The Boston Globe published "Musical Setting of Dead Sea Scrolls to get Premiere" by David Weininger on 9/26/13 featuring Eric Chasalow's composition with transliteration of Hebrew texts by Marc Brettler and Aramaic texts by David Wright.
More than 300 Massachusetts college and university administrators and faculty members gathered on the Brandeis campus Sept. 17 for a forum titled “Massachusetts Steps Up: Key Sexual and Domestic Violence Issues for College Administrators.” The event was hosted by Professor Bernadette Brooten.
Sponsored by the Governor’s Council to Address Sexual and Domestic Violence and the Massachusetts Department of Public Health — and developed by the council’s Higher Education Working Group on Sexual and Domestic Violence — the forum addressed critical campus issues regarding sexual and domestic violence. Speakers included Brandeis President Frederick Lawrence, Provost Steve Goldstein, Professor Brooten, recent graduates, current student activists as well as representatives from other universities and community partners.
Read more about the event on Brandeis Now.
Professor Marc Brettler will be one of the first two Brandeis professors to teach his course, The Hebrew Bible/Old Testament: Then and Now, entirely online for Spring 2014, as part of Brandeis' new Semester Online program. Read more about the new Semester Online program on Brandeis Now.
Congratulations to Professor Antony Polonsky on his appointment as Chief Historian to the permanent exhibition at the Museum of the History of Polish Jews in Warsaw.
Professor Marc Brettler spoke in May at the kickoff event for Brandeis' collaboration with the Museum of Science on the Dead Sea Scrolls. Professor Brettler, along with numerous biblical scholars from other universities, discussed "why are the dead sea scrolls important?" Brettler said, “The Dead Sea Scrolls are important missing links. They help us understand how the Bible became the Bible and demonstrate how little Hebrew script has changed over the past 2,000 years." Read more about the event on Brandeis Now, and learn more about the dead sea scrolls at the Museum of Science.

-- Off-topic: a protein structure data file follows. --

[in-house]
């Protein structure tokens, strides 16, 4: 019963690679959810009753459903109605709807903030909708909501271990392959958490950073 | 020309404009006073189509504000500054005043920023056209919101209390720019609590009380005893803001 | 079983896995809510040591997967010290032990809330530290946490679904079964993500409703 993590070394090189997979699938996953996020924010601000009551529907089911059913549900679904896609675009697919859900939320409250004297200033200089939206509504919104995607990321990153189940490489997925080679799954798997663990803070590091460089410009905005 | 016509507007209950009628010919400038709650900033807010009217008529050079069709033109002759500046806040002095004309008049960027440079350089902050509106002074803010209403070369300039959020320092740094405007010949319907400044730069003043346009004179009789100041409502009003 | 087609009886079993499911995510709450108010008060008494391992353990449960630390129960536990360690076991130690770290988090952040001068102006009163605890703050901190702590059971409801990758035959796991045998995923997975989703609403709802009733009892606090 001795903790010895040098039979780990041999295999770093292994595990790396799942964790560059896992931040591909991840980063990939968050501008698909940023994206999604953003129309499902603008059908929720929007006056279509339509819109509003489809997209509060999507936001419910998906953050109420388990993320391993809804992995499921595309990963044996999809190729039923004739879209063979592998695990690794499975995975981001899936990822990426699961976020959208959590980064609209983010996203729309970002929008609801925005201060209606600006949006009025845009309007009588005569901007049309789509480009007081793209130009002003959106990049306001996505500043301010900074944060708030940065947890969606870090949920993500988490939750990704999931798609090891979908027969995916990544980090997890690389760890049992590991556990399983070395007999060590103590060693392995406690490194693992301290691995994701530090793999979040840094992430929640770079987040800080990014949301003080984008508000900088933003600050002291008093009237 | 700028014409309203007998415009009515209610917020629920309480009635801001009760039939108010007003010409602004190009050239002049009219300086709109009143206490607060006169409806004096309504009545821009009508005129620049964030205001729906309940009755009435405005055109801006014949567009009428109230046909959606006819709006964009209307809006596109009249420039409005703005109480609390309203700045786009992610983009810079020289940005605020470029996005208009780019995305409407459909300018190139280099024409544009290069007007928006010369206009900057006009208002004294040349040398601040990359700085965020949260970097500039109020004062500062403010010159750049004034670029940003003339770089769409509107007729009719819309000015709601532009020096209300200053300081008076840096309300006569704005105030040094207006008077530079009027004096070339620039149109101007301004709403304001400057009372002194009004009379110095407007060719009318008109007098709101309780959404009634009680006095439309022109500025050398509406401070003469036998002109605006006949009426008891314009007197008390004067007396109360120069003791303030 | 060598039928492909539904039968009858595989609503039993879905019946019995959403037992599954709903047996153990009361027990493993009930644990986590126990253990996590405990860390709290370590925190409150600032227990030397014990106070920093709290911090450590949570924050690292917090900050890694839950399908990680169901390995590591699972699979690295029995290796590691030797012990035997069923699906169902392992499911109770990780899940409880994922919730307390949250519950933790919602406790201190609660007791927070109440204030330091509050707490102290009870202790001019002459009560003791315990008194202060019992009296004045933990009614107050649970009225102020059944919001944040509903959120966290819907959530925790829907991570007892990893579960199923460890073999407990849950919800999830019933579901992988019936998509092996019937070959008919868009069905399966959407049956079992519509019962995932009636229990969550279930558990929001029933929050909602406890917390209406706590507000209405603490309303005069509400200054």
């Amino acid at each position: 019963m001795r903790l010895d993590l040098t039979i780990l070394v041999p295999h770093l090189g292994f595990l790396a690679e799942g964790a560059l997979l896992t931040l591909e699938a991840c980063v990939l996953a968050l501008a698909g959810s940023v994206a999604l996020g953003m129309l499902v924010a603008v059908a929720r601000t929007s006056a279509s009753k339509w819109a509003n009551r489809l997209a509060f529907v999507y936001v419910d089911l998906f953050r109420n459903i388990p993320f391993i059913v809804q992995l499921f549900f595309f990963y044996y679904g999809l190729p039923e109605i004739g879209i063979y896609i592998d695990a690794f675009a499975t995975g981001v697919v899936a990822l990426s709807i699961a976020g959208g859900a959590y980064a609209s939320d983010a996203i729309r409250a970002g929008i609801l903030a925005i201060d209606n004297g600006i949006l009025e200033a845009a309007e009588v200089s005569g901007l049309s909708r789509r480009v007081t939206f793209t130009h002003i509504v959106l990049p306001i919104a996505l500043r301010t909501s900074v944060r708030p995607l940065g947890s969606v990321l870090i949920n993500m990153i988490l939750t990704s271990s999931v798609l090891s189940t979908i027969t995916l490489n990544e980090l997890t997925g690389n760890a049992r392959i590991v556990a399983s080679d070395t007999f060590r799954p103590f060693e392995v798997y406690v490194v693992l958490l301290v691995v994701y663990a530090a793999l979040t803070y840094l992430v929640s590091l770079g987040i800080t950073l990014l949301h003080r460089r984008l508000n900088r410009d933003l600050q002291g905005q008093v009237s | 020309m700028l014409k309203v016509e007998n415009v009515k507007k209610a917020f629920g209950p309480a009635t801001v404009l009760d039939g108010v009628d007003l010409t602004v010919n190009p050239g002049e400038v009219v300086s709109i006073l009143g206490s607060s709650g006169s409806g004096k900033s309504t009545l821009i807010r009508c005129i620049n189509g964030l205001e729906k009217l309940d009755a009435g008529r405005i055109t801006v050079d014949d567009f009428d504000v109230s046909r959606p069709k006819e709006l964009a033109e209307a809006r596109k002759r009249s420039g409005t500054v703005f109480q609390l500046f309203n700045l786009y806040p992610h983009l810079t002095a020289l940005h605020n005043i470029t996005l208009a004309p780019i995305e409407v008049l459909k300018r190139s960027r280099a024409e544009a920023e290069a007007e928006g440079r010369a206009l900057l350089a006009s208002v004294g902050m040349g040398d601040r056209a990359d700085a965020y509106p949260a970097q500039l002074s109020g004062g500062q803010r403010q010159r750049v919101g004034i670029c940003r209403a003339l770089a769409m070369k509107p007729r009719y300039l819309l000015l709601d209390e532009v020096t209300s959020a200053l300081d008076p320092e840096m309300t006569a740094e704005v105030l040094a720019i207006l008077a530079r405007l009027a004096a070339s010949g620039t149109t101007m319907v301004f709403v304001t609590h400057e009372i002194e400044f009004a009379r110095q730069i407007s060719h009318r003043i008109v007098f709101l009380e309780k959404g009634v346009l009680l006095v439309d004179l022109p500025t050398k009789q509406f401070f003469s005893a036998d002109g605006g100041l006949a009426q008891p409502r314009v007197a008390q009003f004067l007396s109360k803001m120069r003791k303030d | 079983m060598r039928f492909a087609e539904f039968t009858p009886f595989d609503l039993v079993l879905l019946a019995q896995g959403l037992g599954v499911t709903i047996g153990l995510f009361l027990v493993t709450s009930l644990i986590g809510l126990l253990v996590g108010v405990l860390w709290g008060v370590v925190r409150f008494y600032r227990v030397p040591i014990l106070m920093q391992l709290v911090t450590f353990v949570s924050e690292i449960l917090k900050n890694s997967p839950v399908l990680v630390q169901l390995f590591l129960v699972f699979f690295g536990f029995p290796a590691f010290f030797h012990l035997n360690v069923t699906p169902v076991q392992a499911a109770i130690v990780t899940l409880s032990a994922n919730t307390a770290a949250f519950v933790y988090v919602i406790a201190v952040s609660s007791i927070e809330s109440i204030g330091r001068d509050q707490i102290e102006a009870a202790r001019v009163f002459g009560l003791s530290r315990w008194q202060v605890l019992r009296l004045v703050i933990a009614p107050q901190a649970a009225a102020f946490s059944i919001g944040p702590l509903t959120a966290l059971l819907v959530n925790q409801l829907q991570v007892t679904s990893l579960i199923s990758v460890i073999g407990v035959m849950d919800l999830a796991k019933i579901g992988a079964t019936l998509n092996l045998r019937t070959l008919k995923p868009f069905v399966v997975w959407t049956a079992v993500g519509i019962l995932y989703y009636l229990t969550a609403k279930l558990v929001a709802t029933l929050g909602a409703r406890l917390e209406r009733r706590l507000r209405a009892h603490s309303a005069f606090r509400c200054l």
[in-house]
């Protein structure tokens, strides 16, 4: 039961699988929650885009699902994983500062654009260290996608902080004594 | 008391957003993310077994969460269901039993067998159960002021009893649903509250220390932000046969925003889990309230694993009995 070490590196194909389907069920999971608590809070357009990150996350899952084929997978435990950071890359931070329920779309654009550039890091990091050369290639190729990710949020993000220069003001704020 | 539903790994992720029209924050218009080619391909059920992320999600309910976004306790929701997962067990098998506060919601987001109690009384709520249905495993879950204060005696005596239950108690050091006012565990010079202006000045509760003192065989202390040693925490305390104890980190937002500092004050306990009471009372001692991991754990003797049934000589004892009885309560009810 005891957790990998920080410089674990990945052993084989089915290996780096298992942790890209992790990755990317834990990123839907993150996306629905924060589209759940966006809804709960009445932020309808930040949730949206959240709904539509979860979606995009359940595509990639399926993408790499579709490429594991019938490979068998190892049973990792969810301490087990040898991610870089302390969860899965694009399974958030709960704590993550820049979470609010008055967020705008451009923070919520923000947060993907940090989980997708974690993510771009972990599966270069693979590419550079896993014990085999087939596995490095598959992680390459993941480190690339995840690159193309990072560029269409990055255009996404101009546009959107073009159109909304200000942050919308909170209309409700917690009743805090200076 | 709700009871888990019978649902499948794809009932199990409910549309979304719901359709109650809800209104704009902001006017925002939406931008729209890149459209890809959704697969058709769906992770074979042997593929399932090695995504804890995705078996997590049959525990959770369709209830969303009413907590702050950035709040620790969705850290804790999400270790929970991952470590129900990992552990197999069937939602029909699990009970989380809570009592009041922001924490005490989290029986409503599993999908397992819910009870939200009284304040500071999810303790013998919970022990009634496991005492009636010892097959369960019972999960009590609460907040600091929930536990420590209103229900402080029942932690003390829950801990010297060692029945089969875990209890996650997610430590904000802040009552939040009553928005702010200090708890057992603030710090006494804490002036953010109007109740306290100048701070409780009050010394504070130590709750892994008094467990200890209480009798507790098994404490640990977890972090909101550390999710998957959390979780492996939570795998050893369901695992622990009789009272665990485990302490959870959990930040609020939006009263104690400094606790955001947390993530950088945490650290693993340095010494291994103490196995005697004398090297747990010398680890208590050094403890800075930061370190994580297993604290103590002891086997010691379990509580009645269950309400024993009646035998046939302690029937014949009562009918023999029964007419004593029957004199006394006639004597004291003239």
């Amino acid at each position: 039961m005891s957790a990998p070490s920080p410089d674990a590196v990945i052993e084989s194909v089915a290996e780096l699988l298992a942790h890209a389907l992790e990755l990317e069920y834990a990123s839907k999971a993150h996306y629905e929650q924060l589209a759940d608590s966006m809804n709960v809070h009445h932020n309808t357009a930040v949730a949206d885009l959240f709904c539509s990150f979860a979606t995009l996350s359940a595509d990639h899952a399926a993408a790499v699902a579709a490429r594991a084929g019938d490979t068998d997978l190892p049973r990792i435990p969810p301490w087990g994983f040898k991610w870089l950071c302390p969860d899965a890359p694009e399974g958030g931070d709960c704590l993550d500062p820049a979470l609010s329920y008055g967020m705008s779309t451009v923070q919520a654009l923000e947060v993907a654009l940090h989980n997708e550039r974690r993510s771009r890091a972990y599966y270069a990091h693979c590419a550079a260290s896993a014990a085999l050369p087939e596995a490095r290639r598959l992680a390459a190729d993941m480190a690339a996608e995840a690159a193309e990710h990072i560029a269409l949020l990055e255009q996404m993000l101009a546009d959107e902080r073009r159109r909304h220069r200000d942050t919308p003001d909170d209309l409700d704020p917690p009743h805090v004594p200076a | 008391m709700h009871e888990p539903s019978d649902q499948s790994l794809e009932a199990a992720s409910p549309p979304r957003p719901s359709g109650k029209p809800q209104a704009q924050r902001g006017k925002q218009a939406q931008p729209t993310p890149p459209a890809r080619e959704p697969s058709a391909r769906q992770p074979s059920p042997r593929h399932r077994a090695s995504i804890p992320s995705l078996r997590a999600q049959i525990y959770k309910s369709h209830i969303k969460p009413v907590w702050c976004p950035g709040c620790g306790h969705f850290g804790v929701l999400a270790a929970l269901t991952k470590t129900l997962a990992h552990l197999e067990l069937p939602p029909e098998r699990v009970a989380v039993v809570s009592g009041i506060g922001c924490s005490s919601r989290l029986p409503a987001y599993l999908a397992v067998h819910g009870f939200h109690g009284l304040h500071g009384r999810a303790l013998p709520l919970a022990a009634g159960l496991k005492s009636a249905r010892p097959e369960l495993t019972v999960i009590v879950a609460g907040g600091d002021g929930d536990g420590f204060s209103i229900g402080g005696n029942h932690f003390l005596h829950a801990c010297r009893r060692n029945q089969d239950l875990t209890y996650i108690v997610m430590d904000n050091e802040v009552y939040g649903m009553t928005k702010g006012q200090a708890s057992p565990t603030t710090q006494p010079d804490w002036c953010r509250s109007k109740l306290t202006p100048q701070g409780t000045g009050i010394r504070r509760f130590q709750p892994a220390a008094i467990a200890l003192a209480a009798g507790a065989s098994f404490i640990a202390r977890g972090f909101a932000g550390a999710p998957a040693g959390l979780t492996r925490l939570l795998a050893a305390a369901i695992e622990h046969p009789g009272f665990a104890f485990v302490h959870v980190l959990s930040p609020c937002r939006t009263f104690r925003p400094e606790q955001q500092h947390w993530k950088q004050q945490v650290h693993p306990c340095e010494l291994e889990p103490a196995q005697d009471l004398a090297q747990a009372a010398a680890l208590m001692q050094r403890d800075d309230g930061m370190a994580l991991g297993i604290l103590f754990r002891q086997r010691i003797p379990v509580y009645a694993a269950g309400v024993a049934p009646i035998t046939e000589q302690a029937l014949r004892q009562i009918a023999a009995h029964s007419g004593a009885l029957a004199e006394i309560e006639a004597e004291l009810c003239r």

Professor Jonathan Sarna was recently elected to the Massachusetts Historical Society, joining the ranks of its distinguished historians. On his election, Sarna said "The society's founders probably never envisaged that an American Jewish historian would one day sit in their midst. The society has been at the forefront of promoting historical scholarship in this state and I look forward to assisting its efforts." Read more about Professor Sarna's election to the Massachusetts Historical Society on Brandeis Now.
Congratulations to Professor Sarna!
Congratulations to Professor Marc Brettler on his election to the American Academy for Jewish Research. The American Academy for Jewish Research is the oldest professional organization of scholars in Jewish Studies. Read more about Professor Brettler's accomplishments on Brandeis Now.
Professor Jon Levisohn's book Turn It and Turn It Again: Studies in the Teaching and Learning of Classical Jewish Texts was published in Spring 2013.
Professor ChaeRan Freeze received the Dean's Mentoring Award for Outstanding Mentoring of Students in the Graduate School of Arts and Sciences. To read more about the award and Professor Freeze, visit the Brandeis NOW website.
Professor Jonathan Decter's book, The Hebrew Bible in Fifteenth-Century Spain: Exegesis, Literature, Philosophy and the Arts (Etudes Sur Le Judaisme Medieval), was published in June 2012
We Have Sinned: Sin and Confession in Judaism--Ashamnu Al Chet (Prayers for Awe), a new book published in August 2012, contains two chapters written by NEJS faculty members, one by Professor Marc Brettler and one by Professor Reuven Kimelman.
Professor Reuven Kimelman's new book Peace, Religion, and War was published in October 2012.
The Bible and the Believer, co-authored by Professor Marc Brettler, was published in Summer 2012.
The Bible and the Believer brings together Jewish, Protestant, and Catholic perspectives on how to read the Bible critically and religiously. It examines both the history of Biblical exegesis in religious traditions, and provides a guide for students of biblical studies to reconcile both traditional and critical readings of the Bible.